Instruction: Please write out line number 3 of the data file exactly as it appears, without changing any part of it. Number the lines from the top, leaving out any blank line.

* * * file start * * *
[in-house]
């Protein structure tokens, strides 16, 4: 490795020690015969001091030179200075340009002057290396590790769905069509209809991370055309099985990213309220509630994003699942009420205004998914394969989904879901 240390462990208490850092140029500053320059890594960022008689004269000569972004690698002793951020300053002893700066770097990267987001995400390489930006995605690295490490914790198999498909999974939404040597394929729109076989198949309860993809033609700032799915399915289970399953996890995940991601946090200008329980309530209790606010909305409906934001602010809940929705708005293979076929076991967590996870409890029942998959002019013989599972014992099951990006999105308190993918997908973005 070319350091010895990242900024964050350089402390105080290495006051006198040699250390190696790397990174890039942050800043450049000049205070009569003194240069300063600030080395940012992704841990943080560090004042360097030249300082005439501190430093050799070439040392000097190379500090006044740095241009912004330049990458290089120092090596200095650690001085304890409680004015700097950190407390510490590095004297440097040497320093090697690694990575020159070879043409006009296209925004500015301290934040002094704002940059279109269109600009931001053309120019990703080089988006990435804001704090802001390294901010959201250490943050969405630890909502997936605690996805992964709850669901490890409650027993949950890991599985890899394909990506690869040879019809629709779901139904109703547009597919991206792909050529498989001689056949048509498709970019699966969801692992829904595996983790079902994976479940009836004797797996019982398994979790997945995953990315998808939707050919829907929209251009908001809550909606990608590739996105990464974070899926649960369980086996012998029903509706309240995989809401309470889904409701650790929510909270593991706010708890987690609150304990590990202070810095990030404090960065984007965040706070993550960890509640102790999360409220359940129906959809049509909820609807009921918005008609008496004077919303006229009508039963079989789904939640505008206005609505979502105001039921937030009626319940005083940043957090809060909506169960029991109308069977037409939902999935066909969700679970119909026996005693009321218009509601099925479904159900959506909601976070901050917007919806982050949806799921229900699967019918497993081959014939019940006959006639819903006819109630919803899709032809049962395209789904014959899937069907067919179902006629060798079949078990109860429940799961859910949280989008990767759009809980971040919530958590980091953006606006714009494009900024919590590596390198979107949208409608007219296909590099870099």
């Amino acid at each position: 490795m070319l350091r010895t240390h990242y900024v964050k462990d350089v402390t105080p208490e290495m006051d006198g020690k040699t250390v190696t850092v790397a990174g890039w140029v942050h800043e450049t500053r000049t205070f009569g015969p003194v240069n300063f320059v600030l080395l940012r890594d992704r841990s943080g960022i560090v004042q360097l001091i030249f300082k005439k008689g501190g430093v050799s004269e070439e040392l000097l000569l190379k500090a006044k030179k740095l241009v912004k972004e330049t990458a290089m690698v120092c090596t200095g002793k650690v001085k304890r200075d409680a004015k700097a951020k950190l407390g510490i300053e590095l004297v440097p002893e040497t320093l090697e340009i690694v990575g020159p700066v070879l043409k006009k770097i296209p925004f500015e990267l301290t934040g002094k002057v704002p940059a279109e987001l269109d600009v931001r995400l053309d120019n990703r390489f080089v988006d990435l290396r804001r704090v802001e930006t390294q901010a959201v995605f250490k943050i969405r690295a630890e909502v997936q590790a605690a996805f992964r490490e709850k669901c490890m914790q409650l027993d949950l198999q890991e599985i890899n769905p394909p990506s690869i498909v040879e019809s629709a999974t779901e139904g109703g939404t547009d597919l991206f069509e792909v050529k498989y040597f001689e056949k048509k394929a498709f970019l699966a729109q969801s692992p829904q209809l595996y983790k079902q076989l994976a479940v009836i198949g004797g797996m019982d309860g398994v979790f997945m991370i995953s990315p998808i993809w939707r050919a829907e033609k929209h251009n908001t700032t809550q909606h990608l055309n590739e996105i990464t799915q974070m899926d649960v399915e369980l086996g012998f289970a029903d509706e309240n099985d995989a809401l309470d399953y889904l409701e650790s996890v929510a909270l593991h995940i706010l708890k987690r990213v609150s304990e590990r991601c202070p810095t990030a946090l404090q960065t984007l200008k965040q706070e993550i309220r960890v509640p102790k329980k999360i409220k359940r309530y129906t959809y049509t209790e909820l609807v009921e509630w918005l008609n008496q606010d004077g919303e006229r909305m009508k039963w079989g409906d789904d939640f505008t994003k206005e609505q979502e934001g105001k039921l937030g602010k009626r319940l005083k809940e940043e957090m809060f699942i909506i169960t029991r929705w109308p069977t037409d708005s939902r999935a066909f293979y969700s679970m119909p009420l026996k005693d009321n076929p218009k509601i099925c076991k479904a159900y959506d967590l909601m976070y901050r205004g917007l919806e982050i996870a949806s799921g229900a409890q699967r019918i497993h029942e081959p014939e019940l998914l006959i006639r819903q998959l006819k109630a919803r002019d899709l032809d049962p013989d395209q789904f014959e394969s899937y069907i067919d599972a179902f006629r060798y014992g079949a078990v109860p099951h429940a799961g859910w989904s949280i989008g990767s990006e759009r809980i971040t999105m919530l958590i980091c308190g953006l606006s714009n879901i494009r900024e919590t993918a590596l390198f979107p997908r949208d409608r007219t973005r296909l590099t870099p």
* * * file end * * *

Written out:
């Amino acid at each position: 490795m070319l350091r010895t240390h990242y900024v964050k462990d350089v402390t105080p208490e290495m006051d006198g020690k040699t250390v190696t850092v790397a990174g890039w140029v942050h800043e450049t500053r000049t205070f009569g015969p003194v240069n300063f320059v600030l080395l940012r890594d992704r841990s943080g960022i560090v004042q360097l001091i030249f300082k005439k008689g501190g430093v050799s004269e070439e040392l000097l000569l190379k500090a006044k030179k740095l241009v912004k972004e330049t990458a290089m690698v120092c090596t200095g002793k650690v001085k304890r200075d409680a004015k700097a951020k950190l407390g510490i300053e590095l004297v440097p002893e040497t320093l090697e340009i690694v990575g020159p700066v070879l043409k006009k770097i296209p925004f500015e990267l301290t934040g002094k002057v704002p940059a279109e987001l269109d600009v931001r995400l053309d120019n990703r390489f080089v988006d990435l290396r804001r704090v802001e930006t390294q901010a959201v995605f250490k943050i969405r690295a630890e909502v997936q590790a605690a996805f992964r490490e709850k669901c490890m914790q409650l027993d949950l198999q890991e599985i890899n769905p394909p990506s690869i498909v040879e019809s629709a999974t779901e139904g109703g939404t547009d597919l991206f069509e792909v050529k498989y040597f001689e056949k048509k394929a498709f970019l699966a729109q969801s692992p829904q209809l595996y983790k079902q076989l994976a479940v009836i198949g004797g797996m019982d309860g398994v979790f997945m991370i995953s990315p998808i993809w939707r050919a829907e033609k929209h251009n908001t700032t809550q909606h990608l055309n590739e996105i990464t799915q974070m899926d649960v399915e369980l086996g012998f289970a029903d509706e309240n099985d995989a809401l309470d399953y889904l409701e650790s996890v929510a909270l593991h995940i706010l708890k987690r990213v609150s304990e590990r991601c202070p810095t990030a946090l404090q960065t984007l200008k965040q706070e993550i309220r960890v509640p102790k329980k999360i409220k359940r309530y129906t959809y049509t209790e909820l609807v009921e509630w918005l008609n008496q606010d004077g919303e006229r909305m009508k039963w079989g409906d789904d939640f505008t994003k206005e609505q979502e934001g105001k039921l937030g602010k009626r319940l005083k809940e940043e957090m809060f699942i909506i169960t029991r929705w109308p069977t037409d708005s939902r999935a066909f293979y969700s679970m119909p009420l026996k005693d009321n076929p218009k509601i099925c076991k479904a159900y959506d967590l909601m976070y901050r205004g917007l919806e982050i996870a949806s799921g229900a409890q699967r019918i497993h029942e081959p014939e019940l998914l006959i006639r819903q998959l006819k109630a919803r002019d899709l032809d049962p013989d395209q789904f014959e394969s899937y069907i067919d599972a179902f006629r060798y014992g079949a078990v109860p099951h429940a799961g859910w989904s949280i989008g990767s990006e759009r809980i971040t999105m919530l958590i980091c308190g953006l606006s714009n879901i494009r900024e919590t993918a590596l390198f979107p997908r949208d409608r007219t973005r296909l590099t870099p």